Air Passenger Duty (APD) is the highest tax on long-haul flying in the world. Now a campaign has been launched to get it cut by 50%.
Introduced in 1994 at £5 for short-haul flights and £10 for longer trips, APD has been increased by successive UK governments so that economy passengers now pay up to £73 for long-haul trips and those in first-class double that figure.
As many European countries do not levy a similar departure tax, travel and tourism groups argue that APD puts the UK at a significant disadvantage.
A Fair Tax on Flying — an alliance of airports, airlines, tour operators and other businesses — has stepped up its fight against APD with a new campaign demanding that the tax is lowered or even abolished altogether.
There have been some concessions to APD in recent years, such as the removal of the highest bands of the tax in 2014 and the abolition of the duty on child fares.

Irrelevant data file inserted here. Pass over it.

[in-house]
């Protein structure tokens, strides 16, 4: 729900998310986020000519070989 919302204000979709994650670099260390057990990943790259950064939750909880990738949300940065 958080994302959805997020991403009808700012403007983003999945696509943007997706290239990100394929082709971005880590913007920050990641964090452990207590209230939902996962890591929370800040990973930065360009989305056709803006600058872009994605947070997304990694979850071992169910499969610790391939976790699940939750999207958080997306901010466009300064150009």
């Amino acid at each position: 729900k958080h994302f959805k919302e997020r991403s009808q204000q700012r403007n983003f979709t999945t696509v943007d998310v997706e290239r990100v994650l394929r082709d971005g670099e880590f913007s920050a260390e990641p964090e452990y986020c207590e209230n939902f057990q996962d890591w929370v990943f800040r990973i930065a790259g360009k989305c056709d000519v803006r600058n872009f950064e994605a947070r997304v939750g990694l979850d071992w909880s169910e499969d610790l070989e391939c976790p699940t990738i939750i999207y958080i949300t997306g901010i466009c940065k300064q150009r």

But the UK still ranked 137th out of 138 when it came to air ticket taxes and charges, according to the 2015 World Economic Forum’s Travel and Tourism Competitiveness Report. Only Chad was lower than the UK.
Among the other countries who impose a similar tax, the long-haul rate of APD in the UK is more than double the next highest in Europe.
A Fair Tax on Flying says the tax is an unfair burden on hard-working families, as well as an unnecessary cost for business and a blow to in-bound UK tourism.
It points to economic analysis by PwC, which found that abolishing APD would boost UK GDP by 1.7% and create 61,000 new jobs by 2020, thereby paying for itself by increasing revenues to the Treasury from other taxes.
A Fair Tax on Flying wants consumers to email their MPs, and other elected representatives, asking for their support. The campaign’s call follows the recent commitment of the Scottish Government to halve the tax by 2018.
It is drumming up social media support for the campaign using the hashtag #MakeFlyingFair.